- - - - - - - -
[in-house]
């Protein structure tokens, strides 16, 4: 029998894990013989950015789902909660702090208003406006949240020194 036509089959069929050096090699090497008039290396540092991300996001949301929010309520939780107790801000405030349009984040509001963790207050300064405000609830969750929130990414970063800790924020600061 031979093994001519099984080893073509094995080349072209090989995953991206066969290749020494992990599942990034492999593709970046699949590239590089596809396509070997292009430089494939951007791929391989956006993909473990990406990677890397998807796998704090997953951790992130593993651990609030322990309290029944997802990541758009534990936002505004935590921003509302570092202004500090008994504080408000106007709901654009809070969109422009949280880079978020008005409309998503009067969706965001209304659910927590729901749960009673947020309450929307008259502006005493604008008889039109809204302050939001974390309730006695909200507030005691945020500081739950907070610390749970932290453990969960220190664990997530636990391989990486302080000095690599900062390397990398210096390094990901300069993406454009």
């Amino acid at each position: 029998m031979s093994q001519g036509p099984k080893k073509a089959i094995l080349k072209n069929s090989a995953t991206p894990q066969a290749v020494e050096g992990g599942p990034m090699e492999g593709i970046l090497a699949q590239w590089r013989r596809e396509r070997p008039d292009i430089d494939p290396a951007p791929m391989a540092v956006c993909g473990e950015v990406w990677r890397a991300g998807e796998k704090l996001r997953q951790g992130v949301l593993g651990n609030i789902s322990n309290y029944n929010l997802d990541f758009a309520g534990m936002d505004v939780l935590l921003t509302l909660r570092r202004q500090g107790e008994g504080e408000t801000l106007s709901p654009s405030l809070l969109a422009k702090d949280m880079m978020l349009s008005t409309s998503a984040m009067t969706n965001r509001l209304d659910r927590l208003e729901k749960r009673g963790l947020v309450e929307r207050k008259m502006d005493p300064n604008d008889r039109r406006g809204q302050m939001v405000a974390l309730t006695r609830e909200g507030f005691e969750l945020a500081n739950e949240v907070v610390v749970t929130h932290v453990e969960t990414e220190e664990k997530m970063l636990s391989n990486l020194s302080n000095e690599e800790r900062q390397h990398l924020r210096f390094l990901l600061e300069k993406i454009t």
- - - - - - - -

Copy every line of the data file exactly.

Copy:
[in-house]
């Protein structure tokens, strides 16, 4: 029998894990013989950015789902909660702090208003406006949240020194 036509089959069929050096090699090497008039290396540092991300996001949301929010309520939780107790801000405030349009984040509001963790207050300064405000609830969750929130990414970063800790924020600061 031979093994001519099984080893073509094995080349072209090989995953991206066969290749020494992990599942990034492999593709970046699949590239590089596809396509070997292009430089494939951007791929391989956006993909473990990406990677890397998807796998704090997953951790992130593993651990609030322990309290029944997802990541758009534990936002505004935590921003509302570092202004500090008994504080408000106007709901654009809070969109422009949280880079978020008005409309998503009067969706965001209304659910927590729901749960009673947020309450929307008259502006005493604008008889039109809204302050939001974390309730006695909200507030005691945020500081739950907070610390749970932290453990969960220190664990997530636990391989990486302080000095690599900062390397990398210096390094990901300069993406454009």
């Amino acid at each position: 029998m031979s093994q001519g036509p099984k080893k073509a089959i094995l080349k072209n069929s090989a995953t991206p894990q066969a290749v020494e050096g992990g599942p990034m090699e492999g593709i970046l090497a699949q590239w590089r013989r596809e396509r070997p008039d292009i430089d494939p290396a951007p791929m391989a540092v956006c993909g473990e950015v990406w990677r890397a991300g998807e796998k704090l996001r997953q951790g992130v949301l593993g651990n609030i789902s322990n309290y029944n929010l997802d990541f758009a309520g534990m936002d505004v939780l935590l921003t509302l909660r570092r202004q500090g107790e008994g504080e408000t801000l106007s709901p654009s405030l809070l969109a422009k702090d949280m880079m978020l349009s008005t409309s998503a984040m009067t969706n965001r509001l209304d659910r927590l208003e729901k749960r009673g963790l947020v309450e929307r207050k008259m502006d005493p300064n604008d008889r039109r406006g809204q302050m939001v405000a974390l309730t006695r609830e909200g507030f005691e969750l945020a500081n739950e949240v907070v610390v749970t929130h932290v453990e969960t990414e220190e664990k997530m970063l636990s391989n990486l020194s302080n000095e690599e800790r900062q390397h990398l924020r210096f390094l990901l600061e300069k993406i454009t």